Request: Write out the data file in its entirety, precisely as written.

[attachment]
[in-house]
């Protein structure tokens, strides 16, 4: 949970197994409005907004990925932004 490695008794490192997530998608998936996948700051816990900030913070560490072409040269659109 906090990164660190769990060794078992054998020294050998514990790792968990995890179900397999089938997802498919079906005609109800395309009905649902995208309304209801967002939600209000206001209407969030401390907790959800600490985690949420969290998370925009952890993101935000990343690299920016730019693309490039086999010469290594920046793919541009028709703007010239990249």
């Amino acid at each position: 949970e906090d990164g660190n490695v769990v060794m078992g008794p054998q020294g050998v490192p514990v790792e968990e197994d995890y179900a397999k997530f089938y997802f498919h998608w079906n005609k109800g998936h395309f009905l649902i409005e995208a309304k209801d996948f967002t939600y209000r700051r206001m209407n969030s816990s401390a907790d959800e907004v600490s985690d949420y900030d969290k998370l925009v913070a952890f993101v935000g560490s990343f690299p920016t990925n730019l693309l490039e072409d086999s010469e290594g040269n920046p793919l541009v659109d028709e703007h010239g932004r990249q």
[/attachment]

[in-house]
């Protein structure tokens, strides 16, 4: 949970197994409005907004990925932004 490695008794490192997530998608998936996948700051816990900030913070560490072409040269659109 906090990164660190769990060794078992054998020294050998514990790792968990995890179900397999089938997802498919079906005609109800395309009905649902995208309304209801967002939600209000206001209407969030401390907790959800600490985690949420969290998370925009952890993101935000990343690299920016730019693309490039086999010469290594920046793919541009028709703007010239990249």
């Amino acid at each position: 949970e906090d990164g660190n490695v769990v060794m078992g008794p054998q020294g050998v490192p514990v790792e968990e197994d995890y179900a397999k997530f089938y997802f498919h998608w079906n005609k109800g998936h395309f009905l649902i409005e995208a309304k209801d996948f967002t939600y209000r700051r206001m209407n969030s816990s401390a907790d959800e907004v600490s985690d949420y900030d969290k998370l925009v913070a952890f993101v935000g560490s990343f690299p920016t990925n730019l693309l490039e072409d086999s010469e290594g040269n920046p793919l541009v659109d028709e703007h010239g932004r990249q």